Happy National Gingerbread Day!!! (Nov. 21st) – Cholly’s World-Famous Gingerbread Cake


Celebrate, people by baking this tonight!

Originally posted on Be Like Water:


Cholly’s World-Famous Gingerbread Cake


1 cup dark molasses

1 teaspoon baking soda

2 1/2 cups all-purpose flour

1 tablespoon baking powder

1 1/2 teaspoons ground cinnamon

1 teaspoon ground ginger

1/2 teaspoon salt

1/8 teaspoon ground cloves

1/2 cup (1/4 lb.) butter, at room temperature

1 cup firmly packed brown sugar

2 large eggs Unsweetened cocoa and/or powdered sugar (optional)

Fresh mint sprigs (optional), rinsed


  1. In a 2- to 3-quart pan over high heat, bring 1 cup water to a boil. Remove from heat and stir in molasses and baking soda. After mixture stops foaming, stir in 1/2 cup cold water; let cool to room temperature, stirring often, about 10 minutes.
  2. In a small bowl, whisk together flour, baking powder, cinnamon, ginger, salt, and cloves.
  3. In a large bowl, with an electric mixer on high speed, beat butter and brown sugar until well blended. Beat in eggs until…

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Monday Movie Quotes

Originally posted on Accidental Bohemian:

“Playing music is supposed to be fun. It’s about heart, it’s about feelings, moving people, and something beautiful, and it’s not about notes on a page. I can teach you notes on a page, I can’t teach you that other stuff.” — Mr. Holland’s Opus

“I don’t like it when people come up to me after my plays and say, ‘I really dug your message, man.’ Or, ‘I really dug your play, man, I cried.’ You know. I like it when people come up to me the next day, or a week later, and they say, “I saw your play. What happened?” — Tootsie

“I find I’m so excited, I can barely sit still or hold a thought in my head. I think it’s the excitement only a free man can feel, a free man at the start of a long journey whose conclusion is uncertain. I hope I can…

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Author Interview With Steve Sanderson

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1. When did you start putting pen to paper? Started when I was a kid. I wrote from middle school on, short stories about the Creature from the Black Lagoon, and space men, that kind of stuff.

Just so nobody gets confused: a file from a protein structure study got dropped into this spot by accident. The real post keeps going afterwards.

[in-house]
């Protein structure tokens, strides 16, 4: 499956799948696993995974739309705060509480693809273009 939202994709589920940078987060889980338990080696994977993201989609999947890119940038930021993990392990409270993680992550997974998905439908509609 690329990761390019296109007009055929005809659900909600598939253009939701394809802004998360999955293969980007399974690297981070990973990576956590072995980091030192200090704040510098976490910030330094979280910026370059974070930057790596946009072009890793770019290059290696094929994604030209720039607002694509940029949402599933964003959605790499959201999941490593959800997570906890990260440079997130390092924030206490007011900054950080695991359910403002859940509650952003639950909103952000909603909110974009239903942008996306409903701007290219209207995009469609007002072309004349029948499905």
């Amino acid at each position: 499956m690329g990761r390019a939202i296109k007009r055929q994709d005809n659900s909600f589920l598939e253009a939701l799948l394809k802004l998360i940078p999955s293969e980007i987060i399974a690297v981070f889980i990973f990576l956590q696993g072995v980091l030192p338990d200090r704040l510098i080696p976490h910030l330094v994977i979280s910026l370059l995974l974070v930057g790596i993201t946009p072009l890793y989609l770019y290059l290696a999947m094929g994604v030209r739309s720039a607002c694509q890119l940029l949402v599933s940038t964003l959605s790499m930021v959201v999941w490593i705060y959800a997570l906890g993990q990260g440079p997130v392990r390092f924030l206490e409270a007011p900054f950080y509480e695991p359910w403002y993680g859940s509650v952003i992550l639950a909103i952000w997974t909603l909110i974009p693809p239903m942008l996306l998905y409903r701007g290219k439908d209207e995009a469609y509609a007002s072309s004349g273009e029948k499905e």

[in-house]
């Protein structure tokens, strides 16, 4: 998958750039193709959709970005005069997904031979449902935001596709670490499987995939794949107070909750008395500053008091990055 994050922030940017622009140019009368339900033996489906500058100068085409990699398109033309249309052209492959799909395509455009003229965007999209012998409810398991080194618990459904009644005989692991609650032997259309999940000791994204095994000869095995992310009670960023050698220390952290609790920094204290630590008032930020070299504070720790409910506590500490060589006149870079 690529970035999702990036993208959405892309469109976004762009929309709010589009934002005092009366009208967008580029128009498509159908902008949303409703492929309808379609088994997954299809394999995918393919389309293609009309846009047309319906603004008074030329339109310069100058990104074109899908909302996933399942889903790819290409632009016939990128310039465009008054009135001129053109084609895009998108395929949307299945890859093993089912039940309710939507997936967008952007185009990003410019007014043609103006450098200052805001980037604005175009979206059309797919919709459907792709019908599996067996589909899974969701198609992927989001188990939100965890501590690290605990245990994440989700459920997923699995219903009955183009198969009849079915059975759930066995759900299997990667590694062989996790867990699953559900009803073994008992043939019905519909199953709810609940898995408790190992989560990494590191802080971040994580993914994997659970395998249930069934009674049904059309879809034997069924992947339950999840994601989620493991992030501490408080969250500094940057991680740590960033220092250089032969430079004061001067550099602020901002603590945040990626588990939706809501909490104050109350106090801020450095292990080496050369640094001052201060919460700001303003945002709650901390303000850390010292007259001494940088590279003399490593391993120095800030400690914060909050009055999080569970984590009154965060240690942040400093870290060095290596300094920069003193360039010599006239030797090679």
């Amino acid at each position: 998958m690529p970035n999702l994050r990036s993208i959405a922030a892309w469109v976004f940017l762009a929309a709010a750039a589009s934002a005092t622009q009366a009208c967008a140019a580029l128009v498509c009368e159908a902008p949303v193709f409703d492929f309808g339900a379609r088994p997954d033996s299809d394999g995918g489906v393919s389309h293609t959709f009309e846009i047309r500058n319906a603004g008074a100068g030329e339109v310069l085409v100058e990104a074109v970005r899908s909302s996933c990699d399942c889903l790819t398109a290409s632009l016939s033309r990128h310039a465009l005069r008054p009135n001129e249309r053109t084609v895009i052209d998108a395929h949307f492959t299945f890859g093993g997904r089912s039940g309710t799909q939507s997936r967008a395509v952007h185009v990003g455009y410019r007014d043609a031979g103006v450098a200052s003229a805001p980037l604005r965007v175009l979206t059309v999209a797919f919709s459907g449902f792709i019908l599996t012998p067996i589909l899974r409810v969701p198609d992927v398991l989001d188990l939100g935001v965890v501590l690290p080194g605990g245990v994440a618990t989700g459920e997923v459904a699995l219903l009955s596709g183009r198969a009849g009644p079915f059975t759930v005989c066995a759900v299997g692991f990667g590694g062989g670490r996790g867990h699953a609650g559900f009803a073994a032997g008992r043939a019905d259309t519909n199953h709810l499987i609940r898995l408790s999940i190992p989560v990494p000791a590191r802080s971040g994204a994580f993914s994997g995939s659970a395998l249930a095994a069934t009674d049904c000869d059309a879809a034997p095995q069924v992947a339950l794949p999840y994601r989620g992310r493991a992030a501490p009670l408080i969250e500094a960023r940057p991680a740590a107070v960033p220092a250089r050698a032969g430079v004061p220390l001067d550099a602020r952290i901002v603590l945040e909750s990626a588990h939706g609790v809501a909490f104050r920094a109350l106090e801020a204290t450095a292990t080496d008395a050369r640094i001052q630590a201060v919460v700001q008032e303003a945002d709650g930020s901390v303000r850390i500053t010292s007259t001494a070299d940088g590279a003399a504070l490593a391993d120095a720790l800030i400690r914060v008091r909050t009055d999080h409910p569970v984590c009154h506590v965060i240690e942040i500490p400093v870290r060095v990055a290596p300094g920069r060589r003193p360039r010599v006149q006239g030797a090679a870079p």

2. What’s your literary poison – prose, poetry, etc.? Prose – science fiction, satire, noirish pulpy mystery. I also love first person narrators, and clever writing.

3. Who is your favorite fictional hero? I guess you mean a character whose story I identify with. There’s none that really come to mind—I identify with the authors more, the people behind the scenes. Guess that’s why I don’t identify with actors as much as I do with directors.

4. Which famous writer can you most identify with? Philip K. Dick, but not the part of him that thought he had a mystical experience, which he spent several years writing about. Instead, the brilliantly dark, paranoid part that took all the things in his head and what was going on in society at the time, and spun those into wonderful novels and short stories.

5. What are your current projects? (*Include books, novellas, short stories, poems, blogs, awards or anything of interest.) I’m working through a developmental edit for Slavebot Jonathan. It’s about a naïve robot who was programmed to serve, and who knows nothing about humans and their emotions. When he’s forced to leave his Master’s house and go on the run with his human friend Daisy, he must learn how humans think and act in order to keep the both of them alive. The next book’s called Dowser. It’s about a man whose bored at work during the day, but at night he helps guide people to find gateway drugs that can change their life.

6. If you had to do it all over again, would you change anything in your latest book or writing piece? I wouldn’t change a thing, it’s going really well. Because the book’s told from the first person, the robot’s perspective, I had to rewrite it several times before the voice sounded right. But once I got the voice down, the writing began to flow and it’s been great.

7. Do you have any advice for other writers? Read, like crazy. But, don’t read to expand your mind, or to try to sound smart at parties and such. Read what you want to really experience, stories you connect to. If you write in a genre, spend a lot of time getting to know that genre. Whatever the type of writing you do, spend time getting to know authors who write like you, whose work speaks to you or moves you. If you have any kind of writers’ block keep a journal, and put down anything that comes into your head. You could also spend time free writing. Write for a short amount of time, 10 minutes or so, and go at it nonstop. Don’t stop, or correct or censor yourself. And, don’t let anyone see what you wrote. That goes for journals as well—write stuff that you wouldn’t want anyone to see.

8. What were your grades like in English class? (A, B, anything less than this is shameful ;) A mostly. English was pretty easy, and fun. And we got to read!

9. How much research do you do for your writing? The science fiction I’ve been working on requires world building, I’ve done tons of research. The cool thing about research is it gets you to read stuff you wouldn’t normally read. Also, I grab pictures from the net and keep them in docs to use as reference. They help build descriptions of buildings, and people’s clothing.

10. Do you write on a typewriter, computer, dictate or longhand? Laptops mostly. One small netbook that I carry around, and a larger one when I’m at home. But, I also keep a paper journal for putting down notes for characters, or scenes, or nutty stuff. Journals are quick and easy, they don’t need to be booted up, and there’s the emotional connection to seeing your handwriting, which helps clue you into what made you want to write down what you did on that day.